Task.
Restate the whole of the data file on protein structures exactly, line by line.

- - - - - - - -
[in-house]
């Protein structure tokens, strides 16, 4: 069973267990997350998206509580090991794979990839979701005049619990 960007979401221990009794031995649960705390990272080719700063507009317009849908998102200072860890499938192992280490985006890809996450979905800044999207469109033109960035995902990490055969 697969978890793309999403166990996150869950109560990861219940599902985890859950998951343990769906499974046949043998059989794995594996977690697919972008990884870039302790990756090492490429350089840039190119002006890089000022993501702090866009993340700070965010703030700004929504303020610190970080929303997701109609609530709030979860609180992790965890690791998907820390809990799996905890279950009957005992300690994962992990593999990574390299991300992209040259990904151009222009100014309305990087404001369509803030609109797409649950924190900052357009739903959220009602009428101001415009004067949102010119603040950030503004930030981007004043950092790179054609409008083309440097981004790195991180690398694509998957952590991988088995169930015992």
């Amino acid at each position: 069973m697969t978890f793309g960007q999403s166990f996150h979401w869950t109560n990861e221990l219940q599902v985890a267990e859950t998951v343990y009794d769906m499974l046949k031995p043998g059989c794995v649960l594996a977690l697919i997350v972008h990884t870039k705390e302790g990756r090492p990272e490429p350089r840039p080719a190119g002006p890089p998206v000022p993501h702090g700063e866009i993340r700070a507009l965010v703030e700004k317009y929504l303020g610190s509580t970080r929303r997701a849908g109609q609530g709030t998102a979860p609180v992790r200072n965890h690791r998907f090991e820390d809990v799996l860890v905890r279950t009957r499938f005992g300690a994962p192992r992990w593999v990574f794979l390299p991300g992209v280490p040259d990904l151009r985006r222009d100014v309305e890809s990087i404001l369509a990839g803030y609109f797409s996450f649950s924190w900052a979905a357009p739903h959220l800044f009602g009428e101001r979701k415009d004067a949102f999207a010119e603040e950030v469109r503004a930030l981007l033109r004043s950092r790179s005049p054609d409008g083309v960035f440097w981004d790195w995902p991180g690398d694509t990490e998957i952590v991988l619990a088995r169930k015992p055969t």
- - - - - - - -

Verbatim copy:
[in-house]
């Protein structure tokens, strides 16, 4: 069973267990997350998206509580090991794979990839979701005049619990 960007979401221990009794031995649960705390990272080719700063507009317009849908998102200072860890499938192992280490985006890809996450979905800044999207469109033109960035995902990490055969 697969978890793309999403166990996150869950109560990861219940599902985890859950998951343990769906499974046949043998059989794995594996977690697919972008990884870039302790990756090492490429350089840039190119002006890089000022993501702090866009993340700070965010703030700004929504303020610190970080929303997701109609609530709030979860609180992790965890690791998907820390809990799996905890279950009957005992300690994962992990593999990574390299991300992209040259990904151009222009100014309305990087404001369509803030609109797409649950924190900052357009739903959220009602009428101001415009004067949102010119603040950030503004930030981007004043950092790179054609409008083309440097981004790195991180690398694509998957952590991988088995169930015992």
């Amino acid at each position: 069973m697969t978890f793309g960007q999403s166990f996150h979401w869950t109560n990861e221990l219940q599902v985890a267990e859950t998951v343990y009794d769906m499974l046949k031995p043998g059989c794995v649960l594996a977690l697919i997350v972008h990884t870039k705390e302790g990756r090492p990272e490429p350089r840039p080719a190119g002006p890089p998206v000022p993501h702090g700063e866009i993340r700070a507009l965010v703030e700004k317009y929504l303020g610190s509580t970080r929303r997701a849908g109609q609530g709030t998102a979860p609180v992790r200072n965890h690791r998907f090991e820390d809990v799996l860890v905890r279950t009957r499938f005992g300690a994962p192992r992990w593999v990574f794979l390299p991300g992209v280490p040259d990904l151009r985006r222009d100014v309305e890809s990087i404001l369509a990839g803030y609109f797409s996450f649950s924190w900052a979905a357009p739903h959220l800044f009602g009428e101001r979701k415009d004067a949102f999207a010119e603040e950030v469109r503004a930030l981007l033109r004043s950092r790179s005049p054609d409008g083309v960035f440097w981004d790195w995902p991180g690398d694509t990490e998957i952590v991988l619990a088995r169930k015992p055969t």